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Comment: Re:Nova on Catholic scientists (Score 1) 120

by TapeCutter (#47970657) Attached to: "Big Bang Signal" Could All Be Dust
The big bang theory was the brain child of a Catholic priest who was employed by the vatican as an astronomer. The priest's theory was sarcastically coined "BBT" by a well known astronomer who dismissed the idea as nonsense. The name stuck, and the priest's evidence eventually forced the astronomer to change his mind. The names escape me, I think the astronomer was Patrick Moore but can't be bothered googling.

Comment: Trolling? Or just crap? (Score 2) 731

by khasim (#47966159) Attached to: How Our Botched Understanding of "Science" Ruins Everything

Here's the full quote from that partial in the summary:

This is how you get the phenomenon of philistines like Richard Dawkins and Jerry Coyne thinking science has made God irrelevant, even though, by definition, religion concerns the ultimate causes of things and, again, by definition, science cannot tell you about them.

He's wrong. The problem is that the concept of "God" is un-falsifiable. So you can always tack "because God wanted it that way" onto anything.

And then it gets worse:

You might think of science advocate, cultural illiterate, mendacious anti-Catholic propagandist, and possible serial fabulist Neil DeGrasse Tyson and anti-vaccine looney-toon Jenny McCarthy as polar opposites on a pro-science/anti-science spectrum, but in reality they are the two sides of the same coin.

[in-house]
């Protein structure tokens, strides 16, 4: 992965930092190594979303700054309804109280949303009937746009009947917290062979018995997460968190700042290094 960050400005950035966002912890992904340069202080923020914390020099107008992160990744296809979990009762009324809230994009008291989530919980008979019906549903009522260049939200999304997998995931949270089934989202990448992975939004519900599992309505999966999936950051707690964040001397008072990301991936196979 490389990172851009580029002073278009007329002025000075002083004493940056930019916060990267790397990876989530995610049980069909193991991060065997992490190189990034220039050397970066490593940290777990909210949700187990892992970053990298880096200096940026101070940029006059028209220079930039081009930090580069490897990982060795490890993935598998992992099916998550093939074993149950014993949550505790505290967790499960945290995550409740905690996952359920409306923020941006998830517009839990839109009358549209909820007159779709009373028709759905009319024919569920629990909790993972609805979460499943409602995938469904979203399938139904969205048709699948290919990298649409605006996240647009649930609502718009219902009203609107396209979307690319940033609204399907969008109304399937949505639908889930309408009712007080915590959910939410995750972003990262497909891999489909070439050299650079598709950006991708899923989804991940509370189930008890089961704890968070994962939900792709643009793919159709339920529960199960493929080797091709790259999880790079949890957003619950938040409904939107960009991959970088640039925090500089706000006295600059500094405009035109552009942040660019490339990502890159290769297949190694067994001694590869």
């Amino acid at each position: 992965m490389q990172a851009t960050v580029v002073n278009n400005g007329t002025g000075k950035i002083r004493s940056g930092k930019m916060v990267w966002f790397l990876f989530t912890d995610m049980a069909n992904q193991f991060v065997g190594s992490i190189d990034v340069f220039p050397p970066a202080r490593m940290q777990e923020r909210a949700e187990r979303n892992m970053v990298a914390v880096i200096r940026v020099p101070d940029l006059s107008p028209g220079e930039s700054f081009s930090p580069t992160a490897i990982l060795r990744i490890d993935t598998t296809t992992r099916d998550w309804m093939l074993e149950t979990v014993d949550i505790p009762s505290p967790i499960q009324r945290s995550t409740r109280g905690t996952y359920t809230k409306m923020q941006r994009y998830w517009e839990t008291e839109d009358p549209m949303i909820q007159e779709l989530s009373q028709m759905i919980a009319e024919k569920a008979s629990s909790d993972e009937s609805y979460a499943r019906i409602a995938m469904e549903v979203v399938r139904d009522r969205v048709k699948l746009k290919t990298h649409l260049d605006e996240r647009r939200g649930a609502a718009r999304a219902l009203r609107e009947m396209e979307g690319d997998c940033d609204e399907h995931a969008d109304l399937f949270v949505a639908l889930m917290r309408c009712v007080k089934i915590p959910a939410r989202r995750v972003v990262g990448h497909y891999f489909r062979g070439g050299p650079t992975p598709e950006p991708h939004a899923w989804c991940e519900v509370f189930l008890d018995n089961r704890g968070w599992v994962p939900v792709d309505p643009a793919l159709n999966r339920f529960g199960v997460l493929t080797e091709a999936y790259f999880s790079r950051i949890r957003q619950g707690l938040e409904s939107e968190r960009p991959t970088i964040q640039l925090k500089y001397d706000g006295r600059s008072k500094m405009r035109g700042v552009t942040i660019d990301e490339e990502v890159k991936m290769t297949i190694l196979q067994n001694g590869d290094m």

Normally I'd say that that was trolling. Why toss irrelevant insults into a discussion? But I think it is an attempt to bolster an argument that he knows cannot stand on its own.

Both of them think science is like magic, except one of them is part of the religion and the other isn't.

And then he COMPLETELY skips over how Tyson believes that science is "like magic". He makes that insulting statement and then fails to support it.

This bizarre misunderstanding of science yields the paradox that even as we expect the impossible from science ("Please, Mr Economist, peer into your crystal ball and tell us what will happen if Obama raises/cuts taxes"), we also have a very anti-scientific mindset in many areas.

He thinks that Economics is a science. That's how wrong he is.

Not because science is "expensive" but because it requires a fundamental epistemic humility, and humility is the hardest thing to wring out of the bombastic animals we are.

Please look up the definition of "bombastic".

TFA could be a great example of trolling or Poe's Law or such. But I think it is just crap writing from someone who does not understand the subject.

Comment: Frank Luntz (Score 4, Informative) 196

The terminology "climate change" goes back to at least the 1950's in the literature, "global warming" first appears in the 70's. There was no confusion until the early 2000's when this silly terminology argument was started by the brain fart of "public opinion guru" Frank Luntz, a GWB advisor who penned a memo advising the Bush administration to use the term "climate change" in preference to "global warming" because...I don't recall "sounded less threatening"......or something equally inane and deceitful.

Comment: Re:Here's why (Score 1) 274

by TapeCutter (#47951449) Attached to: Ask Slashdot: How To Avoid Becoming a Complacent Software Developer?

there's a good chance that people problems become more interesting that software problems

I'm 55, this is true, but it hasn't diminished my interest in software, it's just something else that fascinates me and just happens to be the root cause as to why "work sucks" sometimes. My Dad is 80, a retired mechanical engineer, last we spoke about programming he had got one of his games he wrote in Delphi running on android and was playing with the python graphics library.